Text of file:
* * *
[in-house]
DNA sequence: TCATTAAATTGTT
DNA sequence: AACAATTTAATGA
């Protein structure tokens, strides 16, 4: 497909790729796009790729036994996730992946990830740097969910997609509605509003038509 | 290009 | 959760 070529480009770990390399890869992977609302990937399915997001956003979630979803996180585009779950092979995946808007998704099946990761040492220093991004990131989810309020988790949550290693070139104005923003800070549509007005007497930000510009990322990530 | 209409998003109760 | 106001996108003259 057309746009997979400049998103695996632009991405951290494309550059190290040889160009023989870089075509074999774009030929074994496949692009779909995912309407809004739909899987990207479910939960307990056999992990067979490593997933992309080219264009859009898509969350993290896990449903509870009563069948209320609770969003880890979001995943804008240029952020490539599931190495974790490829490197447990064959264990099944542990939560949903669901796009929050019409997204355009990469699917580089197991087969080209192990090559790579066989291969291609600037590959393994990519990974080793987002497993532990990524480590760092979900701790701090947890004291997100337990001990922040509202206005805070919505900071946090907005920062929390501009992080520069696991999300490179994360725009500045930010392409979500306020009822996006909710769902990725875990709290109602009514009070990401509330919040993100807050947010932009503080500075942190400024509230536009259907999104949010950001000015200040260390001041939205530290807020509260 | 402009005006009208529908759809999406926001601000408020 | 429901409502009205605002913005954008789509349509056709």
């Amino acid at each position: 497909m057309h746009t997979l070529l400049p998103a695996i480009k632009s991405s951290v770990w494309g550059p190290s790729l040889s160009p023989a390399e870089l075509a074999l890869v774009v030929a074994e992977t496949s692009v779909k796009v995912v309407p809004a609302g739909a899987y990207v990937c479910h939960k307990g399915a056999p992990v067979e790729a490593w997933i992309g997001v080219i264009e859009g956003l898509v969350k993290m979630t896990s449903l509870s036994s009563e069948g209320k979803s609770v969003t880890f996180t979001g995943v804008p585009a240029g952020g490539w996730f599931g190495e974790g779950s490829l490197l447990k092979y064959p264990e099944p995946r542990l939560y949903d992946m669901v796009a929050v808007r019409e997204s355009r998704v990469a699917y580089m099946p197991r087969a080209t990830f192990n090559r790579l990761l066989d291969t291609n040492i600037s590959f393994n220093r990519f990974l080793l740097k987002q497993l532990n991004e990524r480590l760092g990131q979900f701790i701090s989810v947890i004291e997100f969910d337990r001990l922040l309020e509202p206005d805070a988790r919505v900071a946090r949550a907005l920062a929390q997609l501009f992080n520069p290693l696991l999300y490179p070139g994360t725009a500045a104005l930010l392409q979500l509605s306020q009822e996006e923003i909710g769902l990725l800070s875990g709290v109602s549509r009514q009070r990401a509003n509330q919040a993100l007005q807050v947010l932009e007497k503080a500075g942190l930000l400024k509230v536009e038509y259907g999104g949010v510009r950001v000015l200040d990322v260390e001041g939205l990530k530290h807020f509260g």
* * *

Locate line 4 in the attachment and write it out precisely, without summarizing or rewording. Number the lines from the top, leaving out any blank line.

């Protein structure tokens, strides 16, 4: 497909790729796009790729036994996730992946990830740097969910997609509605509003038509 | 290009 | 959760 070529480009770990390399890869992977609302990937399915997001956003979630979803996180585009779950092979995946808007998704099946990761040492220093991004990131989810309020988790949550290693070139104005923003800070549509007005007497930000510009990322990530 | 209409998003109760 | 106001996108003259 057309746009997979400049998103695996632009991405951290494309550059190290040889160009023989870089075509074999774009030929074994496949692009779909995912309407809004739909899987990207479910939960307990056999992990067979490593997933992309080219264009859009898509969350993290896990449903509870009563069948209320609770969003880890979001995943804008240029952020490539599931190495974790490829490197447990064959264990099944542990939560949903669901796009929050019409997204355009990469699917580089197991087969080209192990090559790579066989291969291609600037590959393994990519990974080793987002497993532990990524480590760092979900701790701090947890004291997100337990001990922040509202206005805070919505900071946090907005920062929390501009992080520069696991999300490179994360725009500045930010392409979500306020009822996006909710769902990725875990709290109602009514009070990401509330919040993100807050947010932009503080500075942190400024509230536009259907999104949010950001000015200040260390001041939205530290807020509260 | 402009005006009208529908759809999406926001601000408020 | 429901409502009205605002913005954008789509349509056709």